Shields concluded from this study that at lower fluxes, Hydrohalite becomes a major factor in determining the surface temperatures of a planet and all that follows, such as ice coverage fraction and water precipitation. In particular, the large difference in the surface albedos of Hydrohalite and water ice in the near-infrared end of the spectrum are the main driving factor behind the differences in the global temperature of a planet. Furthermore, G Dwarf stars are shown to be more sensitive to Hydrohalite and the Stellar Flux.
This work has real-world implications. Shields points out there are already confirmed planets in environments very similar to the simulations she performed. She cites Proxima Centauri, an M Dwarf with a planet in synchronous rotation which receives 65% of the solar flux (which also happens to be the closest star to our own Sun). In the future, Shields wants to continue this work by simulating other exotic ices which are found within our own solar system and performing similar tests. Then she plans to add different land surface types to her simulations and explore how the climates change on simulated M Dwarf; with these tools, she hopes to see what possible environments exist on confirmed planets.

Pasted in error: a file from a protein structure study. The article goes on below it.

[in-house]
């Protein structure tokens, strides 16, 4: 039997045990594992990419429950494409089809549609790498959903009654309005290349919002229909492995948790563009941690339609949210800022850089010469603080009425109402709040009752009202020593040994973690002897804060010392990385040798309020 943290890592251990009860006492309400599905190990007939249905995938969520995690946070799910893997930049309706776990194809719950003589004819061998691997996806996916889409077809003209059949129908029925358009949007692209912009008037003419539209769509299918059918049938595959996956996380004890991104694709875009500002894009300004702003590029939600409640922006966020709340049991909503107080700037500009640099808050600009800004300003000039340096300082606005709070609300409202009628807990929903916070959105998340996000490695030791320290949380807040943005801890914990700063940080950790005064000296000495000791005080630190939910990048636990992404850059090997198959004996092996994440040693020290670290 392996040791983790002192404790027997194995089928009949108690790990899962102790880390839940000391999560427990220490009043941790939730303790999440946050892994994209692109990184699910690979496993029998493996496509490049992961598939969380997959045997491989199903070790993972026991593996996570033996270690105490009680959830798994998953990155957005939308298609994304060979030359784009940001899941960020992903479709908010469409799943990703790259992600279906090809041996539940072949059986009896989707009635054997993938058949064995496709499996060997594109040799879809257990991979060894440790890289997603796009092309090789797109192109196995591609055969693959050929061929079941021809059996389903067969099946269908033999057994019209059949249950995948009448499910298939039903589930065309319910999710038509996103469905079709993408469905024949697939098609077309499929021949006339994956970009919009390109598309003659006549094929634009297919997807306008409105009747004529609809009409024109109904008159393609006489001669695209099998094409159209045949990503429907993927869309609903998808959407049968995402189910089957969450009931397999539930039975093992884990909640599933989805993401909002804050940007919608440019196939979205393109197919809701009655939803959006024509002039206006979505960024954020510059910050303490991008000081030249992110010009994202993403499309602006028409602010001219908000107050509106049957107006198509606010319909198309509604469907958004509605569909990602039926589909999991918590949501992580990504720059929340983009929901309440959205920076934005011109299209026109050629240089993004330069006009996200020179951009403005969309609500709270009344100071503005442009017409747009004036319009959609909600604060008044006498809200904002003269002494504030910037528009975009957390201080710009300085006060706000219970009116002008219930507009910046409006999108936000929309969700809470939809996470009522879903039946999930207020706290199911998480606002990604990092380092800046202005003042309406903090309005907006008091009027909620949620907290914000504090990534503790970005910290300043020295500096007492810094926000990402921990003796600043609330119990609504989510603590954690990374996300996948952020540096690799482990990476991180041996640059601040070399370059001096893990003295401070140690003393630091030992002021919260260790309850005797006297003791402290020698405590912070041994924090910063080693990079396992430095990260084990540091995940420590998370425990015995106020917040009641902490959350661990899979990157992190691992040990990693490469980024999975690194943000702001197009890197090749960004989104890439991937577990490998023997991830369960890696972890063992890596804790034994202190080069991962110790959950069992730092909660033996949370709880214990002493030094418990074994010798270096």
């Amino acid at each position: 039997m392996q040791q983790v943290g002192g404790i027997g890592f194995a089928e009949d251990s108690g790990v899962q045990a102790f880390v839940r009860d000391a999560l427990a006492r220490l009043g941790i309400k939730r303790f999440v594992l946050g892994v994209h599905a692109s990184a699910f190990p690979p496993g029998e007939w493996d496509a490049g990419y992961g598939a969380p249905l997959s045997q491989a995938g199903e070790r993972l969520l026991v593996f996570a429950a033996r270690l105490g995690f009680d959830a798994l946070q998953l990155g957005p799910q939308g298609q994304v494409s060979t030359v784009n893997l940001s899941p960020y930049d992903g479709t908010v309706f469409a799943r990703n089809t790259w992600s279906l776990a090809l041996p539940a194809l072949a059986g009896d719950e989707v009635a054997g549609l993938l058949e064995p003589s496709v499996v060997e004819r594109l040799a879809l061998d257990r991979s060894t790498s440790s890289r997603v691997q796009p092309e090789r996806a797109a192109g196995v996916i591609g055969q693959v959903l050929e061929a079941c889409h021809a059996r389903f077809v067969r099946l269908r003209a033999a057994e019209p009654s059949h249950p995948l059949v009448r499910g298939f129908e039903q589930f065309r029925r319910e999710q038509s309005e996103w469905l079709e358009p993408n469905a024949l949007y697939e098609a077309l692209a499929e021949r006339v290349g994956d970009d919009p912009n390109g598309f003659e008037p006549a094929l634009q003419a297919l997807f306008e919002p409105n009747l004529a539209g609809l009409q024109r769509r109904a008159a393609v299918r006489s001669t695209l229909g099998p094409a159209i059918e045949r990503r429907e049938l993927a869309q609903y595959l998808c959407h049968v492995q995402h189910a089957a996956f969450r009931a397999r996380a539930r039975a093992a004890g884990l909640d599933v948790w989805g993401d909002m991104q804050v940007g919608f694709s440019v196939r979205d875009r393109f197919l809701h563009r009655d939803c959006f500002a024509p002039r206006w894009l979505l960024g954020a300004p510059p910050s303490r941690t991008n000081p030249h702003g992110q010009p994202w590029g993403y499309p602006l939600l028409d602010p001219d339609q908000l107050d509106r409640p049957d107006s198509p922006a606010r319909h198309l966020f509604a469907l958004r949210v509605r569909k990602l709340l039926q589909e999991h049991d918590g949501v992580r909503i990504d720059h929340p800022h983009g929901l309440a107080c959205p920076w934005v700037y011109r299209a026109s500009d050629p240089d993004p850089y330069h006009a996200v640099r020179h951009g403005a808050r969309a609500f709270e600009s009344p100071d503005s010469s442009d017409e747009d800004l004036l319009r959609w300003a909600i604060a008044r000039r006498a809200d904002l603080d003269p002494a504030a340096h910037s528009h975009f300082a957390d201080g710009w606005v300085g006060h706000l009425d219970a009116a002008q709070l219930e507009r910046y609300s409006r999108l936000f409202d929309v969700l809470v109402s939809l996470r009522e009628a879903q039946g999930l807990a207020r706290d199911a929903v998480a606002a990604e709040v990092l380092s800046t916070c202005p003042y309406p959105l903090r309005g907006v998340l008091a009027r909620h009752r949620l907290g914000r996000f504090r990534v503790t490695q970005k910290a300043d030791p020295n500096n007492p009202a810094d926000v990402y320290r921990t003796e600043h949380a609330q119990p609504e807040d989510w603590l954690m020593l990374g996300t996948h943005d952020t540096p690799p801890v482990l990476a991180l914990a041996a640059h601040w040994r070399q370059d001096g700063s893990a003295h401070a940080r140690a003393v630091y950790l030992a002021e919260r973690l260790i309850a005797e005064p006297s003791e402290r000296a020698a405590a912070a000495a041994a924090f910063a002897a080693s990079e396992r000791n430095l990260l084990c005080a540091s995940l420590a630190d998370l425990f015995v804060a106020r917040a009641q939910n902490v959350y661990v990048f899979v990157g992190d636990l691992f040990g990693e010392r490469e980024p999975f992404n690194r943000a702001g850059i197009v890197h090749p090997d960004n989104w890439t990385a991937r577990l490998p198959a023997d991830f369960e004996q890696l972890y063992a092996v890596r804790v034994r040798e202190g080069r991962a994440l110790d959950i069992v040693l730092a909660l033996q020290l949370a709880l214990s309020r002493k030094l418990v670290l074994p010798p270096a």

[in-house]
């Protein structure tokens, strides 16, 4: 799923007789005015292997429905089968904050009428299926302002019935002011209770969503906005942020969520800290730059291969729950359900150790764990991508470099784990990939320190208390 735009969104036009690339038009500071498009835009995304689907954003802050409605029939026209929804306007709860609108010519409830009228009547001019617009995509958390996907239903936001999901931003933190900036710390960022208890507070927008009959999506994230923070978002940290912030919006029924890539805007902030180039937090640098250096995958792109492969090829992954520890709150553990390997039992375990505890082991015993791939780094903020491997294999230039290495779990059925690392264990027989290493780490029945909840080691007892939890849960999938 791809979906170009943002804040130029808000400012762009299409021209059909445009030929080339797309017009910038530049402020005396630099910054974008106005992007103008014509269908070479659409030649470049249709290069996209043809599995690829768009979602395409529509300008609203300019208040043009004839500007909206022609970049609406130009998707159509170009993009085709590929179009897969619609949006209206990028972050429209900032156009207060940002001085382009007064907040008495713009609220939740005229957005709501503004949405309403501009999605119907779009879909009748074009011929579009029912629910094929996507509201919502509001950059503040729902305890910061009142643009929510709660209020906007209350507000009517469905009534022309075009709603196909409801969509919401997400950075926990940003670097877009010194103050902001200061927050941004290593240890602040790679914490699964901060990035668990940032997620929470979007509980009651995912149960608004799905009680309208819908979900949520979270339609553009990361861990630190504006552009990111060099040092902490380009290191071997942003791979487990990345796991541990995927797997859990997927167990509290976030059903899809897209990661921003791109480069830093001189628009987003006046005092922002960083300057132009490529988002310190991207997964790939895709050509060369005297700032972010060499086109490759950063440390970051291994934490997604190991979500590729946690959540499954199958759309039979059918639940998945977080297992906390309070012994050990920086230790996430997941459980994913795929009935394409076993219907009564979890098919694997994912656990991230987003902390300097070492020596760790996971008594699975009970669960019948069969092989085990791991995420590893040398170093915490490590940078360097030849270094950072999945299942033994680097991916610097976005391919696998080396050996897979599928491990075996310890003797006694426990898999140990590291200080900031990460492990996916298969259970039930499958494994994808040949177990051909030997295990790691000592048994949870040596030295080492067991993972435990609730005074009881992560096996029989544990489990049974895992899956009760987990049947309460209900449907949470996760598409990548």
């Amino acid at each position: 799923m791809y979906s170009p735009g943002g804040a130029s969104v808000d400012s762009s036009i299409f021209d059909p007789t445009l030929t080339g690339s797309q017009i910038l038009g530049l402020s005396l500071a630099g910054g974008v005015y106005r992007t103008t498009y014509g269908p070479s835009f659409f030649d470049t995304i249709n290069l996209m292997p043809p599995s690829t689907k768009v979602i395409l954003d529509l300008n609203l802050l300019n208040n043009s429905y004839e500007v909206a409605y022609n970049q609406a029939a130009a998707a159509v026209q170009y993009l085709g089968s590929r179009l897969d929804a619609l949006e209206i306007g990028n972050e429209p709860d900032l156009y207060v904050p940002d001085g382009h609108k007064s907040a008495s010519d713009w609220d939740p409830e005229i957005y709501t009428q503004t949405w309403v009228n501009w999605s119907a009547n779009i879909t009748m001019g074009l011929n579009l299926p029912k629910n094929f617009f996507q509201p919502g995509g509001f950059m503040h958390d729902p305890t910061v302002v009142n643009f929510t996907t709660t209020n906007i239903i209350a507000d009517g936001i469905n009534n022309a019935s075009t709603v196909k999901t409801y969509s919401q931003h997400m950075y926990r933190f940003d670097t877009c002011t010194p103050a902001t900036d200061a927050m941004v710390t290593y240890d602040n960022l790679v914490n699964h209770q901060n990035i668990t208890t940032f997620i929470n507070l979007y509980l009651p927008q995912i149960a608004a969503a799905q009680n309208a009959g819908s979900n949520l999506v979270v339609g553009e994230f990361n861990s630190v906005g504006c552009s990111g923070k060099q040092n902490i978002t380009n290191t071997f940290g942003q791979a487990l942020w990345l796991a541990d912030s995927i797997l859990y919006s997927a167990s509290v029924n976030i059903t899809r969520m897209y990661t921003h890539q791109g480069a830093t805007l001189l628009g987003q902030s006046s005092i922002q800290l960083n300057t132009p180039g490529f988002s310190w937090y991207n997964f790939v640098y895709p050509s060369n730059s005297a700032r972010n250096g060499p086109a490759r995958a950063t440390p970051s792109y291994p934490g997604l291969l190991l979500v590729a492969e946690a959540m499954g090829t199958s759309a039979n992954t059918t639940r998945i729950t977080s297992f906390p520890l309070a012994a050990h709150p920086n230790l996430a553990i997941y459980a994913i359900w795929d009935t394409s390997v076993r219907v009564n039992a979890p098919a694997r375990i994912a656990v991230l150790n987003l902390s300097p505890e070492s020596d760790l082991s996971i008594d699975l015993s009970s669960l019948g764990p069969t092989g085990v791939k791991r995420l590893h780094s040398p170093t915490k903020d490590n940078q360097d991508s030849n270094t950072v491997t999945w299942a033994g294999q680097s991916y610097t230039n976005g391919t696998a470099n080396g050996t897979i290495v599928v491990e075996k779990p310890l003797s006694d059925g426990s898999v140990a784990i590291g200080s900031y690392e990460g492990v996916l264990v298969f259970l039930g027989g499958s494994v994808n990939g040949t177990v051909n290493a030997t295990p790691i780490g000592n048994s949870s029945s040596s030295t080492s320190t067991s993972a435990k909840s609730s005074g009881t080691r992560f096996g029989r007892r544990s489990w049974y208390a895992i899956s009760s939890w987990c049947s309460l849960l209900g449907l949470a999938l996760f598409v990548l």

Find the original paper, here.
Post by Jack Lubin, graduate student working on his PhD in Astrophysics at UCI.